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The one that didn't get away

Johnny Wilson • May 17, 2020 at 10:00 AM

Honey-dos are an essential part of life at home these days as we try to dodge this worldwide “beast.” But all work and no play makes Johnny a dull boy, so one fella decided to go fishing.

Fishing is always a good idea, regardless of results.

No viruses allowed!

It was a rainy last day of March, a 45-degree afternoon. Perfect.

Heading up near Damascus, the man figured he’d venture off to Alvarado, where a number of sporty species live in the great South Fork of the Holston River, just before it merges with the Middle Fork to form the headwaters of South Holston Lake. But at the last instant, for some reason, he chose to keep riding Route 58, toward the trout capital of Southwest Virginia.

Maybe he could sneak up on one or two of those speckled fish, he figured.

Stopping some four miles upstream from Alvarado and three miles shy of Damascus, he eased into the South Fork at first sight. The river, beautiful as ever, was quite full and strong — actually a bit too deep and swift to safely wade.

After making about 10 casts with his trusty Rapala lure, the man realized there was just too much water and current to get it as deep as he wanted. He’d have to try somewhere else.

He found a wooded path and walked upriver a few hundred yards, to hearty waters that are the result of Beaverdam and Laurel creeks having merged back in Damascus. This stream is smaller than the South Fork and less powerful, but still 25 yards wide and not wadable at this time due to all the spring rains of 2020. Barely fishable considering all the undergrowth on the banks, it was difficult to find a spot from which to cast without getting in the trees.

He ended up in the trees a few times anyway. In fact, he was feeling quite inadequate as a fisherman — not so unusual — when he caught a little 9-inch brownie to provide a bit of hope.

And then, a real fish story was born.

On the next cast, something busted that black and silver minnow imitation as he cranked, and his line quickly tightened. Suddenly, Big Daddy rolled to the top of the water.

The next five minutes were like a YouTube video. He wishes someone could’ve taped it, as he stumbled around on the shore, trying hard as he could not to lose this catch of a lifetime.

With that lunker some 40 or 45 feet downstream, the fisherman had to work the big Brown back against the current, on 6-pound test line with his 5 1/2-foot, light-action rod. And there was a giant, half-submerged rock off to the side and a downed tree limb in the water. Surely that wise, old fish would head for one of those safe havens and cut or tangle the angler’s line.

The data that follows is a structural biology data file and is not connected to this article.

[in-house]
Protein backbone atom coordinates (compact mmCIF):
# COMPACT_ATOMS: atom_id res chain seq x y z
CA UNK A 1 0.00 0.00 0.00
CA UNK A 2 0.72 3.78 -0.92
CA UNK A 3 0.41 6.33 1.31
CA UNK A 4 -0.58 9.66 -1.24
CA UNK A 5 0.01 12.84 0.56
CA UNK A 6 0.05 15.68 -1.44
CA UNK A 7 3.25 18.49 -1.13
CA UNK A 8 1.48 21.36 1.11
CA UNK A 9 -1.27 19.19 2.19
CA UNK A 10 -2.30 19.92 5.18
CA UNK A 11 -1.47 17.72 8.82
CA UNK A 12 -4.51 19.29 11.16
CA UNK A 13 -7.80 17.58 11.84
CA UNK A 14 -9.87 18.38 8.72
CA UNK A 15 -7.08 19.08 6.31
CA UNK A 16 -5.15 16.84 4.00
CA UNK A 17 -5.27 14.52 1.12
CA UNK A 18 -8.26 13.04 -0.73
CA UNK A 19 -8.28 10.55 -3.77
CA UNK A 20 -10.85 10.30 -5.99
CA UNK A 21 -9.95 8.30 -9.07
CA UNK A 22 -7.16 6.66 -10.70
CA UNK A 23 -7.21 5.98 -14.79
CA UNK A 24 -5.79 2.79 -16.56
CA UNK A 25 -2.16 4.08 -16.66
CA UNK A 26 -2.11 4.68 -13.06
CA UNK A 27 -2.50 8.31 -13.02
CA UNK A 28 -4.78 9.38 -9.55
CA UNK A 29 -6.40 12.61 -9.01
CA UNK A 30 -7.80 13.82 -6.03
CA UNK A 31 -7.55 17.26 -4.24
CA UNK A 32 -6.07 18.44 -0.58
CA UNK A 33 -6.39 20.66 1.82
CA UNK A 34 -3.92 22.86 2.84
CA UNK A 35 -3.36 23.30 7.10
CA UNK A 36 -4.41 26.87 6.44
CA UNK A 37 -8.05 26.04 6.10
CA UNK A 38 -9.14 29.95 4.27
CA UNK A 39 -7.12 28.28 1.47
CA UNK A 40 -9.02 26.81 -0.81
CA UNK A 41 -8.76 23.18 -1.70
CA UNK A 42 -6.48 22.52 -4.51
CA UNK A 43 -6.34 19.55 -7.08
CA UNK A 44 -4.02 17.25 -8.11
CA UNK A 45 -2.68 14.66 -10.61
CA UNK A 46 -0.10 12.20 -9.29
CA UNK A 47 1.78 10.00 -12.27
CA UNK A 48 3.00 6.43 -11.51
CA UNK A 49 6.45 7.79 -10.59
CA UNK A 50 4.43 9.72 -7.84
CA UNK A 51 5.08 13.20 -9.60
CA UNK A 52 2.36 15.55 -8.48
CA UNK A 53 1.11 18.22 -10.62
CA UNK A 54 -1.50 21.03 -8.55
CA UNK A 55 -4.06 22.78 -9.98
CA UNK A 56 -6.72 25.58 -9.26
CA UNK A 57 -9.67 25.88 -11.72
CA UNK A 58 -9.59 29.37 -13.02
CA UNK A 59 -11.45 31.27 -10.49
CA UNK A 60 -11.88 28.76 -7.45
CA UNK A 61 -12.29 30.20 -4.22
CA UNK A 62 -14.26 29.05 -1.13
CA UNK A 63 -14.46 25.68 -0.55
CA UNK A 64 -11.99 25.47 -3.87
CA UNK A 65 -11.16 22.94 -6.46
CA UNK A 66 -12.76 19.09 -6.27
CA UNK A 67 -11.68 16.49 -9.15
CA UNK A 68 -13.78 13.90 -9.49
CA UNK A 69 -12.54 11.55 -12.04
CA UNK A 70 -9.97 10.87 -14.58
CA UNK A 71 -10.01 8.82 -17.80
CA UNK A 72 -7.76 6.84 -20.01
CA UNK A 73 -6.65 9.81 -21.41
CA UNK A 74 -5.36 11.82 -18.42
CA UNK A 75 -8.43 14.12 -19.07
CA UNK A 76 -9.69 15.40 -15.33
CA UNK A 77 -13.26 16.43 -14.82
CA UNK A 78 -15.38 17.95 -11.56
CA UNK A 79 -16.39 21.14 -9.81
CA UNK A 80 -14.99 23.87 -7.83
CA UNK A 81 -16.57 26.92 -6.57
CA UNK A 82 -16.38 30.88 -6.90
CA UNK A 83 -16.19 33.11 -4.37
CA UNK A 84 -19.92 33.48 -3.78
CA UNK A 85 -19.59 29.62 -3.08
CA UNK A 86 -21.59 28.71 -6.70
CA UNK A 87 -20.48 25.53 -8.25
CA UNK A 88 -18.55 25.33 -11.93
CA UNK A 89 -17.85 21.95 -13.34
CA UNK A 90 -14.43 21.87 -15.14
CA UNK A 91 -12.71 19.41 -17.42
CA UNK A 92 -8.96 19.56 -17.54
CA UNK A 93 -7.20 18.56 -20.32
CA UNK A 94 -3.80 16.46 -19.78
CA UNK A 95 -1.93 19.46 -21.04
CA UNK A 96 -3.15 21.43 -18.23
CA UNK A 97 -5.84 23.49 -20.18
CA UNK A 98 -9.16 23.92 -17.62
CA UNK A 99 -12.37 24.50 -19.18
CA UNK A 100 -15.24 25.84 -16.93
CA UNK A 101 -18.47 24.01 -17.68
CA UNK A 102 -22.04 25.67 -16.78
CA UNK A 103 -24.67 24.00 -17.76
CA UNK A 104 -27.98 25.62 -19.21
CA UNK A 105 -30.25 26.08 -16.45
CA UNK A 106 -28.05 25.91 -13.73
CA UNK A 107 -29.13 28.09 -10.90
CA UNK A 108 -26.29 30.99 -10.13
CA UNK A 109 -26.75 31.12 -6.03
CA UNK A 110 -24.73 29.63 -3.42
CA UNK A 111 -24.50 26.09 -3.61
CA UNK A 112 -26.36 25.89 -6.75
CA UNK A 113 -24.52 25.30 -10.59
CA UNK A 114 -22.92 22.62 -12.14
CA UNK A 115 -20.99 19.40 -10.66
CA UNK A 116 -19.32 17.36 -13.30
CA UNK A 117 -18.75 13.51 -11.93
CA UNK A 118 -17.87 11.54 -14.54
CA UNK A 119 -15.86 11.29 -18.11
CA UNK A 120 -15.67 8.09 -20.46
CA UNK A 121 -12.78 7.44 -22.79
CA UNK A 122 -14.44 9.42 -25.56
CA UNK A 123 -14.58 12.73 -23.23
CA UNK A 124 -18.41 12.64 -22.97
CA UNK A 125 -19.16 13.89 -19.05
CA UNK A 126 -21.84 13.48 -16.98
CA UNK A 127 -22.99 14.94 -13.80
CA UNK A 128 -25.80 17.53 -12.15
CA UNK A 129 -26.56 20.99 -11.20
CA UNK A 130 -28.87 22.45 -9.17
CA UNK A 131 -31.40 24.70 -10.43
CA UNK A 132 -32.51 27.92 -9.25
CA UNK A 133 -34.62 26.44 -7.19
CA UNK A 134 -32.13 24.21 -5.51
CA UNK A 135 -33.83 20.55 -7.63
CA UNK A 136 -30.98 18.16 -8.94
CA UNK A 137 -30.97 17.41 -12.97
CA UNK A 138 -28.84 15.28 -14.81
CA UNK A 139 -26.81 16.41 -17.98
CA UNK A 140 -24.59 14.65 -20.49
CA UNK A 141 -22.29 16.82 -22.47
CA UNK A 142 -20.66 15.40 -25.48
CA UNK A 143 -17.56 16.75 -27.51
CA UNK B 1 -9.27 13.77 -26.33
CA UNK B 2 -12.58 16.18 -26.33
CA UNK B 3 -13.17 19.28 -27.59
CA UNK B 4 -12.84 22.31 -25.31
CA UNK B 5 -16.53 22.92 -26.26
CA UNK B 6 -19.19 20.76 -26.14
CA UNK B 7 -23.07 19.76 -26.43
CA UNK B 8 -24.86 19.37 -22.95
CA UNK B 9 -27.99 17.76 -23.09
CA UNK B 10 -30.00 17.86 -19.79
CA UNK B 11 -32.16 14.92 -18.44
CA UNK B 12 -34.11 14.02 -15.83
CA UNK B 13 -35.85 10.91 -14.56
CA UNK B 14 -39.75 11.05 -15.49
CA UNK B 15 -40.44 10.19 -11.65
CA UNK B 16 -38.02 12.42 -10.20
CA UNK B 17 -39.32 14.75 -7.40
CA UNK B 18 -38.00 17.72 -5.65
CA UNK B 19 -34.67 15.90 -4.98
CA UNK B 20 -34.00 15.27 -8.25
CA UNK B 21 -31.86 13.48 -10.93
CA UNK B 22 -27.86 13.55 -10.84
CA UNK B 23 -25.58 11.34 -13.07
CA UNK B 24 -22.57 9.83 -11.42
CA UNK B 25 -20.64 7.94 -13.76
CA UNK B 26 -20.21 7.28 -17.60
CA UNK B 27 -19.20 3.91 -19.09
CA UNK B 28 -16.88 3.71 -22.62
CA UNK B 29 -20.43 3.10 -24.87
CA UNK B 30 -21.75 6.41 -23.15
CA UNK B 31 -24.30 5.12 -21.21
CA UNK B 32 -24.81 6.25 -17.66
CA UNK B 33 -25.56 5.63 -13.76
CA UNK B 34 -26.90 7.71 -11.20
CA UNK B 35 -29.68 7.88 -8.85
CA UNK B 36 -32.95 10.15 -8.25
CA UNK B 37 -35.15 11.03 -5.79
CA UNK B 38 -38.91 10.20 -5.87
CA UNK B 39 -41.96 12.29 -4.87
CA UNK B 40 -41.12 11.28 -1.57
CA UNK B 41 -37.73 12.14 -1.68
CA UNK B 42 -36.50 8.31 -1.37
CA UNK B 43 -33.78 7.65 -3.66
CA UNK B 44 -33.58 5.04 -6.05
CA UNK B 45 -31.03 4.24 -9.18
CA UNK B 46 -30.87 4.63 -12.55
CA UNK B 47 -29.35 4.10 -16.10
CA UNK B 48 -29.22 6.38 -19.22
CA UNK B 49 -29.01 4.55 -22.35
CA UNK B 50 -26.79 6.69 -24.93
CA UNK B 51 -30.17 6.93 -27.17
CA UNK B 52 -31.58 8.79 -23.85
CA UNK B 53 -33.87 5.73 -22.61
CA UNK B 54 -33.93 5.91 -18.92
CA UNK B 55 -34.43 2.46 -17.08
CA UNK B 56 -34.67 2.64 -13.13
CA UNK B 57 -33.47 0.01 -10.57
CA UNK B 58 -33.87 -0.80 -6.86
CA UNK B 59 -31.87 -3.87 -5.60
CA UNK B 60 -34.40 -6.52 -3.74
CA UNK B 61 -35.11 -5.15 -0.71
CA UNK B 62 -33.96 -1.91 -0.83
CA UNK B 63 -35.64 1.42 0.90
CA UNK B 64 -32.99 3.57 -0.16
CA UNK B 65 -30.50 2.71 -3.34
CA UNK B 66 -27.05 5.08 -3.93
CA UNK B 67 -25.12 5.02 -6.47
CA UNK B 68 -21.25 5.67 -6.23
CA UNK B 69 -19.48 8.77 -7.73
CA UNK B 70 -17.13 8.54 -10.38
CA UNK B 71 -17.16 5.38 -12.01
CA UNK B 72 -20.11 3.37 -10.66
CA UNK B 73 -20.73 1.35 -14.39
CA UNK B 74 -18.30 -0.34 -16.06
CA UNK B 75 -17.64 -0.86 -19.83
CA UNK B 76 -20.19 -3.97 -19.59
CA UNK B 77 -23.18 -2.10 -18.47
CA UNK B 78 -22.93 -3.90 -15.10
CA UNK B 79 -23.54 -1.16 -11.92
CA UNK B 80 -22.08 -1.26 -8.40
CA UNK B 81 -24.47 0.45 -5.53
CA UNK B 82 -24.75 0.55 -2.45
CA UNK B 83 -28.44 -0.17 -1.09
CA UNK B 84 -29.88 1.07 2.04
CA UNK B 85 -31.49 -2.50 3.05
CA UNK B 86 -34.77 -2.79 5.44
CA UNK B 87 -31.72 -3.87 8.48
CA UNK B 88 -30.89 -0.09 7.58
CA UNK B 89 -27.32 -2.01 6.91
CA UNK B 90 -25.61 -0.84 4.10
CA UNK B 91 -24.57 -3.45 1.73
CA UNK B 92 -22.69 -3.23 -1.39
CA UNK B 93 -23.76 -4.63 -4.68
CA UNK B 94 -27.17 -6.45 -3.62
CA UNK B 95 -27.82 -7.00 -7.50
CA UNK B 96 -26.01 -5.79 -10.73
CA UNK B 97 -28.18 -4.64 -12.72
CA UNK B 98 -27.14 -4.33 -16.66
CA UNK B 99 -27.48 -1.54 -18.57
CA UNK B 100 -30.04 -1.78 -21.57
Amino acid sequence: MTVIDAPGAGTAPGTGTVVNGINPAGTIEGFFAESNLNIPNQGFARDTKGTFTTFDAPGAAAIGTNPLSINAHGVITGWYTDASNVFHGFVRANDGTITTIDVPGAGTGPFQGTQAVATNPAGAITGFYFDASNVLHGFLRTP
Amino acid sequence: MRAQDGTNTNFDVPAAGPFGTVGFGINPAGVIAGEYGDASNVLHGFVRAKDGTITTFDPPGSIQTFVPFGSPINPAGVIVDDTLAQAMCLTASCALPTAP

Generally speaking, fish such as this usually win these wars. More than once a 4-pound river smallmouth has snapped the fisherman’s line, and this specimen was clearly bigger. Fortunately, the artificial meal had six hooks, so spitting the bit was of less concern.

Ol’ Brown never did any tail-walking — too big to clear the water — but he soon rolled up one more time to give the fisherman another glimpse. By now the old man had gotten nervous.

But with those wrinkles and white hair comes some wisdom, and a few broken lines from the past quickly registered with the fishermen after Big Daddy twice zinged that drag the first moment of the fight. Thankfully, the angler thought to flip the switch on his open-faced reel, letting him crank either way and allow the fish to take line any time he surged. And that was important, because soon thereafter there was indeed one more sudden and strong run.

With a glare on the water and just those two peeks, the fisherman still didn’t know exactly what he had. He just knew it was a major trout. And such a brute seemingly always finds something extra once the shoreline is within its view, a fact hardly lost on the angler.

Not this time, however.

As the fisherman expected that last-gasp charge, a suddenly docile Brown had nothing left to give. He was spent. At the end, the trophy fish eased into the old man’s weathered net.

Game. Set. Match. This time, the fisherman won.

The tale of the tape would later reveal what the angler already knew — this was his biggest catch ever. The measurement stretched to 25 inches, and the scale at the local Food City settled right at 6 pounds, a fraction over, actually.

And so it was, the day a fella skipped out on his honey-do list to add a $400 wall-hanger to his man cave. A costly venture for sure, but certainly a moment he’ll never forget.

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